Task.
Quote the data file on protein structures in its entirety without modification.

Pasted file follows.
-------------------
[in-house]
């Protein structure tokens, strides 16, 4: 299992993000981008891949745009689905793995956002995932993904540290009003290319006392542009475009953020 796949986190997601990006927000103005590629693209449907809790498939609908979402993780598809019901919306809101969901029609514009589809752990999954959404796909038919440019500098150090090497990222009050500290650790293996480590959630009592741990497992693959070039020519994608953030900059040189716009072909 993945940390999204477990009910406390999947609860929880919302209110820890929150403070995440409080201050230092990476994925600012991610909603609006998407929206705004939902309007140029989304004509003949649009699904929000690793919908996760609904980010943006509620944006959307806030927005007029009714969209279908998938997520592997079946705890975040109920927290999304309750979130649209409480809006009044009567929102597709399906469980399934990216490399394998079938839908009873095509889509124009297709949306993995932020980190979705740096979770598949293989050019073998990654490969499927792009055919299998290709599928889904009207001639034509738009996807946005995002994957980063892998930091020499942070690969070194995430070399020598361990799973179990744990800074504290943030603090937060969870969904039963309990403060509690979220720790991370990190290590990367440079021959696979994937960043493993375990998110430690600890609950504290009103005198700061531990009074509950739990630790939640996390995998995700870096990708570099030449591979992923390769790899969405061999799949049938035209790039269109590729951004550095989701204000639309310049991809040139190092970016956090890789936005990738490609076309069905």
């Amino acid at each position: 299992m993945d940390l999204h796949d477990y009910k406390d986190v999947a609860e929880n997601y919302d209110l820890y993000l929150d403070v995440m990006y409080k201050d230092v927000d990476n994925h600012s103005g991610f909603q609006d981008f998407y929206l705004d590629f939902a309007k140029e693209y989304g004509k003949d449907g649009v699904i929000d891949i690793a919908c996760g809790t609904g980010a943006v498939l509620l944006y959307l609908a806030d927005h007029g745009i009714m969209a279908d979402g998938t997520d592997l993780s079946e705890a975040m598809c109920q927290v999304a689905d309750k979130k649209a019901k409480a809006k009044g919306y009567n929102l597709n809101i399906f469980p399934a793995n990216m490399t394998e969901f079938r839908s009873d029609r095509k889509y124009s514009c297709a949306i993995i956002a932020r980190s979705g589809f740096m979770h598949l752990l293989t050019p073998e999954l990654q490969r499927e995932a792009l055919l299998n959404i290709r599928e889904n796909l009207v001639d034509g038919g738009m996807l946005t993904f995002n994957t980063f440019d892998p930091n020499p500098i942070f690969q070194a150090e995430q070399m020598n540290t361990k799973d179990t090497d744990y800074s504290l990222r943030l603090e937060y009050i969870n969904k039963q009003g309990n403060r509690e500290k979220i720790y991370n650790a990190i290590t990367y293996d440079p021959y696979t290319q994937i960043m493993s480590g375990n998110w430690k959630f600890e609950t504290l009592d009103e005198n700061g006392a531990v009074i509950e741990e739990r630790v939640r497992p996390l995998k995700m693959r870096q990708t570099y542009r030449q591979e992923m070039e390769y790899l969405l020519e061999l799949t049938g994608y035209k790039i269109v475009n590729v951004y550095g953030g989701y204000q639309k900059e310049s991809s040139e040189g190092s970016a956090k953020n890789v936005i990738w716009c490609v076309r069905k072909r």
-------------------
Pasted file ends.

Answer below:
[in-house]
């Protein structure tokens, strides 16, 4: 299992993000981008891949745009689905793995956002995932993904540290009003290319006392542009475009953020 796949986190997601990006927000103005590629693209449907809790498939609908979402993780598809019901919306809101969901029609514009589809752990999954959404796909038919440019500098150090090497990222009050500290650790293996480590959630009592741990497992693959070039020519994608953030900059040189716009072909 993945940390999204477990009910406390999947609860929880919302209110820890929150403070995440409080201050230092990476994925600012991610909603609006998407929206705004939902309007140029989304004509003949649009699904929000690793919908996760609904980010943006509620944006959307806030927005007029009714969209279908998938997520592997079946705890975040109920927290999304309750979130649209409480809006009044009567929102597709399906469980399934990216490399394998079938839908009873095509889509124009297709949306993995932020980190979705740096979770598949293989050019073998990654490969499927792009055919299998290709599928889904009207001639034509738009996807946005995002994957980063892998930091020499942070690969070194995430070399020598361990799973179990744990800074504290943030603090937060969870969904039963309990403060509690979220720790991370990190290590990367440079021959696979994937960043493993375990998110430690600890609950504290009103005198700061531990009074509950739990630790939640996390995998995700870096990708570099030449591979992923390769790899969405061999799949049938035209790039269109590729951004550095989701204000639309310049991809040139190092970016956090890789936005990738490609076309069905």
């Amino acid at each position: 299992m993945d940390l999204h796949d477990y009910k406390d986190v999947a609860e929880n997601y919302d209110l820890y993000l929150d403070v995440m990006y409080k201050d230092v927000d990476n994925h600012s103005g991610f909603q609006d981008f998407y929206l705004d590629f939902a309007k140029e693209y989304g004509k003949d449907g649009v699904i929000d891949i690793a919908c996760g809790t609904g980010a943006v498939l509620l944006y959307l609908a806030d927005h007029g745009i009714m969209a279908d979402g998938t997520d592997l993780s079946e705890a975040m598809c109920q927290v999304a689905d309750k979130k649209a019901k409480a809006k009044g919306y009567n929102l597709n809101i399906f469980p399934a793995n990216m490399t394998e969901f079938r839908s009873d029609r095509k889509y124009s514009c297709a949306i993995i956002a932020r980190s979705g589809f740096m979770h598949l752990l293989t050019p073998e999954l990654q490969r499927e995932a792009l055919l299998n959404i290709r599928e889904n796909l009207v001639d034509g038919g738009m996807l946005t993904f995002n994957t980063f440019d892998p930091n020499p500098i942070f690969q070194a150090e995430q070399m020598n540290t361990k799973d179990t090497d744990y800074s504290l990222r943030l603090e937060y009050i969870n969904k039963q009003g309990n403060r509690e500290k979220i720790y991370n650790a990190i290590t990367y293996d440079p021959y696979t290319q994937i960043m493993s480590g375990n998110w430690k959630f600890e609950t504290l009592d009103e005198n700061g006392a531990v009074i509950e741990e739990r630790v939640r497992p996390l995998k995700m693959r870096q990708t570099y542009r030449q591979e992923m070039e390769y790899l969405l020519e061999l799949t049938g994608y035209k790039i269109v475009n590729v951004y550095g953030g989701y204000q639309k900059e310049s991809s040139e040189g190092s970016a956090k953020n890789v936005i990738w716009c490609v076309r069905k072909r």